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A review of electroencephlagrams done at the Kenyatta National Hospital, Nairobi

Authors
Publisher
Kenya Medical Association
Publication Date
Disciplines
  • Education

Abstract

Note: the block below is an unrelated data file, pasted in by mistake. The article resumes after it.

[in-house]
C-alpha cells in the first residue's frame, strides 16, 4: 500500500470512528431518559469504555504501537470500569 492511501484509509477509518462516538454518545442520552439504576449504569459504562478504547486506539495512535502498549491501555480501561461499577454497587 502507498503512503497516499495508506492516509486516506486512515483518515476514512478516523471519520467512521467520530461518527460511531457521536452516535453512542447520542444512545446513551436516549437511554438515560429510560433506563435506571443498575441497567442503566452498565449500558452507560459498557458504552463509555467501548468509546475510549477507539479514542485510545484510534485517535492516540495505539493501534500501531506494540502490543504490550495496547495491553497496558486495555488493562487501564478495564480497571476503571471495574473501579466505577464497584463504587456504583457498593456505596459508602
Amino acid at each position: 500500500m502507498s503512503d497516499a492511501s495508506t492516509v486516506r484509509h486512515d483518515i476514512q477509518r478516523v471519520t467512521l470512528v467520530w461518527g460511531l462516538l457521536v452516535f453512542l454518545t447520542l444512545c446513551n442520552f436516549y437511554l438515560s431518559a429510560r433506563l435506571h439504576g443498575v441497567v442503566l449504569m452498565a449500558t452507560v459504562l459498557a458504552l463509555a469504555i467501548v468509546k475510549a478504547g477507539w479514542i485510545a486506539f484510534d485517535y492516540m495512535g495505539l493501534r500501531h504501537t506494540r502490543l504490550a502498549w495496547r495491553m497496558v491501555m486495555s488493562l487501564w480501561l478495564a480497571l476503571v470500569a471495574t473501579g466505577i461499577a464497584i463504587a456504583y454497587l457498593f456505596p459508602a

Launch an open-access, OAI-compliant institutional eprint archive, for both texts and data. The main reason for universities to have institutional repositories is • to enhance the visibility, retrievability, and impact of the research output of the university. It will raise the profile of the work, the faculty, and the institution itself. A more specific reason is that a growing number of journals • allow authors to deposit their postprints in institutional but not disciplinary repositories. Even though this is an almost arbitrary distinction, institutions without repositories will leave some of their faculty stranded with no way to provide OA to their work. “OAI-compliant” means that the archive complies with the • metadata harvesting protocol of the Open Archives Initiative (OAI). This makes the archive interoperable with other compliant archives so that the many separate archives behave like one grand, virtual archive for purposes such as searching. This means that users can search across OAI-compliant archives without visiting the separate archives and running separate searches. Hence, it makes your content more visible, even if users don’t know that your archive exists or what it contains. http://www.openarchives.org/ There are almost a dozen open-source packages for creating and • maintaining OAI-compliant archives. The four most important are Eprints (from Southampton University), DSpace (from MIT), CDSWare (from CERN), and FEDORA (from Cornell and U. of Virginia). http://www.eprints.org/software/ Help faculty deposit their research articles in the institutional archive. Many faculty are more than willing, just too busy. Some suffer from • tech phobias. Some might need education about the benefits. For example, some university libraries have dedicated FTE’s who • visit faculty, office by office, to help them deposit copies of their articles in the institutional repository. The St. Andrews University Library asks faculty to send in their arti

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